NASA is ready to embark on a groundbreaking mission to explore a metal-rich asteroid after fueling and testing procedures are completed. The Psyche spacecraft is designed to visit an intriguing asteroid, 16 Psyche, which orbits the Sun in the central asteroid belt between Mars and Jupiter. It appears to be an exposed nickel-iron core of an early planet, and scientists believe examining it could reveal how terrestrial worlds formed, including Earth.
The Psyche team has been working around the clock to prepare the spacecraft for launch. Technicians will finish closing out the vehicle, removing cables and plugs used during testing, and installing flight-ready exterior panels and thermal wrapping before the team begins the final preparations for fueling. The team will check the status of all four thrusters and meticulously fold and test the solar arrays. It will also fill the spacecraft with xenon gas, used as fuel during the three-year journey to Psyche. It will then proceed with propellant loading and launch vehicle integration, ensuring the spacecraft is ready for takeoff.
Psyche is one of the largest and heaviest spacecraft ever built, and it will carry an advanced suite of instruments to investigate its intriguing destination. The mission will use a multispectral imager to study Psyche’s surface composition, a gamma-ray and neutron spectrometer to measure its elemental makeup, and a magnetometer to see whether it retains any residual magnetic field. It is the first time humankind has examined a space object made entirely of metal rather than a mixture of rock and ice.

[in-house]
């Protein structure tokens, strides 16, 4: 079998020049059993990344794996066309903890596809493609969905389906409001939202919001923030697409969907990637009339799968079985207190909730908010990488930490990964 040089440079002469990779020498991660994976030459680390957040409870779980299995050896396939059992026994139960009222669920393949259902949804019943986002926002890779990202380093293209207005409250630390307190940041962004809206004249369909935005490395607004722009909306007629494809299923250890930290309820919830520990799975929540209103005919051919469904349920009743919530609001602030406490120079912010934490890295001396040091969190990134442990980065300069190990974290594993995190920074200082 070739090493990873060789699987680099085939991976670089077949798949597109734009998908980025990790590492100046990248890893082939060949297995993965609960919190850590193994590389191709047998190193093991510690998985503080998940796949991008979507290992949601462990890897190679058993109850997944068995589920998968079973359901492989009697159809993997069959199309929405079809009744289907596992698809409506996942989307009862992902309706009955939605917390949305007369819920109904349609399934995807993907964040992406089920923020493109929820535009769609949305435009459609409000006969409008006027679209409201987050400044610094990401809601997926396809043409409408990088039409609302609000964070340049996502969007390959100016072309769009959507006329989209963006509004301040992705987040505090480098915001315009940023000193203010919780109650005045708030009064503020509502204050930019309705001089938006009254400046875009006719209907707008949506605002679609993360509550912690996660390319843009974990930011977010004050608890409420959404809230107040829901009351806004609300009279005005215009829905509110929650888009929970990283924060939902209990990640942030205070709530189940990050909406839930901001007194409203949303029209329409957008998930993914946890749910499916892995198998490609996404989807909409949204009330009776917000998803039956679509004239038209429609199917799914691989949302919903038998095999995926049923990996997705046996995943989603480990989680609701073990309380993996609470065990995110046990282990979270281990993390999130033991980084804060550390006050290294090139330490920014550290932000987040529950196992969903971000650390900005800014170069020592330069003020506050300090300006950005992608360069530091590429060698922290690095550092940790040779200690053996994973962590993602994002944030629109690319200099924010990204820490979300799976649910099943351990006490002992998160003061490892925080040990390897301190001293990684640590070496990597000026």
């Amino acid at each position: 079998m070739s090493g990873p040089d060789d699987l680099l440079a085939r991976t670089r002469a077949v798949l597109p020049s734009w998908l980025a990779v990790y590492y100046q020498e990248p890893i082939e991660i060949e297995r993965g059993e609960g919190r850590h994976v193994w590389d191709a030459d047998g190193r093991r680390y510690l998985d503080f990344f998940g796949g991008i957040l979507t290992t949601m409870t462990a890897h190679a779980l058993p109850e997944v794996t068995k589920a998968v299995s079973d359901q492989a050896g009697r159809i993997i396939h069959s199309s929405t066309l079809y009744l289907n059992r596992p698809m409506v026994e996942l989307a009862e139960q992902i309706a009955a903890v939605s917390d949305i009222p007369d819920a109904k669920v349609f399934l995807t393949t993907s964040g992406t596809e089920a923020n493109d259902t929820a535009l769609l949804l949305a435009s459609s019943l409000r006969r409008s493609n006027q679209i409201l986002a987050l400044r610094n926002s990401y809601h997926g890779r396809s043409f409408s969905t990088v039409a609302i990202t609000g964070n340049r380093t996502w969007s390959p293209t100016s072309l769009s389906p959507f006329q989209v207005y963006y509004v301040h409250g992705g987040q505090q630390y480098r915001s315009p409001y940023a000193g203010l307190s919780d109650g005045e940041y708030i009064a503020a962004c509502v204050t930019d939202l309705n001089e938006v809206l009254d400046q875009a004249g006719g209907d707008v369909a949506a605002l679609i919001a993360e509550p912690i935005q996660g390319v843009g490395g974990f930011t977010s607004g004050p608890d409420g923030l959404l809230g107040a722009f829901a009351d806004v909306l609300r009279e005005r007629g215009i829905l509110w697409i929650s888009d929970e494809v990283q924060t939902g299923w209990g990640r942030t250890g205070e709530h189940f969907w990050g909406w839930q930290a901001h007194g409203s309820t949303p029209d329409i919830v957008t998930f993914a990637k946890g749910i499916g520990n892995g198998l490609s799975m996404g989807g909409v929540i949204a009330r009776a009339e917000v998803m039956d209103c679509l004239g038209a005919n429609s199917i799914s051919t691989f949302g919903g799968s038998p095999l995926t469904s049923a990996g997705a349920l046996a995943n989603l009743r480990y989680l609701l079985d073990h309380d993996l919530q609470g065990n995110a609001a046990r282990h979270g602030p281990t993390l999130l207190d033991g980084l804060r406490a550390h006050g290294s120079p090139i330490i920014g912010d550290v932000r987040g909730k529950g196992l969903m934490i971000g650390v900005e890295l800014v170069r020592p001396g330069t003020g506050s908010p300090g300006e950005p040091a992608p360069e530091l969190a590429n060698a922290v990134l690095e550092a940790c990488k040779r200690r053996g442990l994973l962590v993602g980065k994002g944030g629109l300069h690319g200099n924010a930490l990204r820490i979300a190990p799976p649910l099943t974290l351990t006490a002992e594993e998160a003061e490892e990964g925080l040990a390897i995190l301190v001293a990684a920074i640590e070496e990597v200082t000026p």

In addition to its scientific goals, Psyche will test a new technology that allows NASA to communicate with the spacecraft at far greater distances than possible with radio. The mission will demonstrate the Deep Space Optical Communications (DSOC) system, which uses light instead of radio waves to transmit data between a spacecraft and Earth. DSOC will be used with Psyche until the probe gets near Mars, where the high-data-rate communication system will be tested again.
Psyche’s launch, slated for October 5 on a SpaceX Falcon Heavy rocket into space, is subject to weather and other unforeseen conditions. A 21-day launch window opens on October 5, with opportunities occurring daily until the window closes.
The Psyche mission has been in development since 2011, with engineers at the Jet Propulsion Laboratory, part of Arizona State University, designing and building the body of the spacecraft, its solar electric propulsion system, three science instruments, electronics, and power subsystems. Once those components are completed, they will be delivered to the Astrotech Space Operations facility in Titusville, Florida, where technicians will integrate them with a SpaceX Falcon Heavy rocket and prepare the spacecraft for transport to NASA’s Kennedy Space Center in Florida. The launch is scheduled for 8:04 a.m. EST on October 5 from Launch Complex 39A at Kennedy.